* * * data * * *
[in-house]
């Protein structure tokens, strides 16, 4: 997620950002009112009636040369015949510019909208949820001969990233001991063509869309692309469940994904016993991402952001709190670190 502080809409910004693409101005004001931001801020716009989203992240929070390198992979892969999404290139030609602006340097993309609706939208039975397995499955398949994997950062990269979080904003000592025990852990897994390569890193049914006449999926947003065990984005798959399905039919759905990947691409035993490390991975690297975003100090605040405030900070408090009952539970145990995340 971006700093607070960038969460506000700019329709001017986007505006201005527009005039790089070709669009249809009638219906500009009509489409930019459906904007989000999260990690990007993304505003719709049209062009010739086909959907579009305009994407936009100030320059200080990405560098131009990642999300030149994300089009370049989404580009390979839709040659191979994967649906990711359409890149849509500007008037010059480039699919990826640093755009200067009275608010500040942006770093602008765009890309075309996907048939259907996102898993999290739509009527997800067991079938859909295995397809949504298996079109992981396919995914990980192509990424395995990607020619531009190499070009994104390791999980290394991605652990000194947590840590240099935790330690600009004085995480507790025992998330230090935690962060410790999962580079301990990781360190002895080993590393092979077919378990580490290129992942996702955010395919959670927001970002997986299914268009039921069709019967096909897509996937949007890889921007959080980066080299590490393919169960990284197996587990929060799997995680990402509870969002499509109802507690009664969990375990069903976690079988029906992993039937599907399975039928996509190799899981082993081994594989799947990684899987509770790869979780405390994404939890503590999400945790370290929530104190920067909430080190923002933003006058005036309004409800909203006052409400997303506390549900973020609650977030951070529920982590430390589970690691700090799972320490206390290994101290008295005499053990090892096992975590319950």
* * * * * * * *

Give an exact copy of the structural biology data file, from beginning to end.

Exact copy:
[in-house]
């Protein structure tokens, strides 16, 4: 997620950002009112009636040369015949510019909208949820001969990233001991063509869309692309469940994904016993991402952001709190670190 502080809409910004693409101005004001931001801020716009989203992240929070390198992979892969999404290139030609602006340097993309609706939208039975397995499955398949994997950062990269979080904003000592025990852990897994390569890193049914006449999926947003065990984005798959399905039919759905990947691409035993490390991975690297975003100090605040405030900070408090009952539970145990995340 971006700093607070960038969460506000700019329709001017986007505006201005527009005039790089070709669009249809009638219906500009009509489409930019459906904007989000999260990690990007993304505003719709049209062009010739086909959907579009305009994407936009100030320059200080990405560098131009990642999300030149994300089009370049989404580009390979839709040659191979994967649906990711359409890149849509500007008037010059480039699919990826640093755009200067009275608010500040942006770093602008765009890309075309996907048939259907996102898993999290739509009527997800067991079938859909295995397809949504298996079109992981396919995914990980192509990424395995990607020619531009190499070009994104390791999980290394991605652990000194947590840590240099935790330690600009004085995480507790025992998330230090935690962060410790999962580079301990990781360190002895080993590393092979077919378990580490290129992942996702955010395919959670927001970002997986299914268009039921069709019967096909897509996937949007890889921007959080980066080299590490393919169960990284197996587990929060799997995680990402509870969002499509109802507690009664969990375990069903976690079988029906992993039937599907399975039928996509190799899981082993081994594989799947990684899987509770790869979780405390994404939890503590999400945790370290929530104190920067909430080190923002933003006058005036309004409800909203006052409400997303506390549900973020609650977030951070529920982590430390589970690691700090799972320490206390290994101290008295005499053990090892096992975590319950």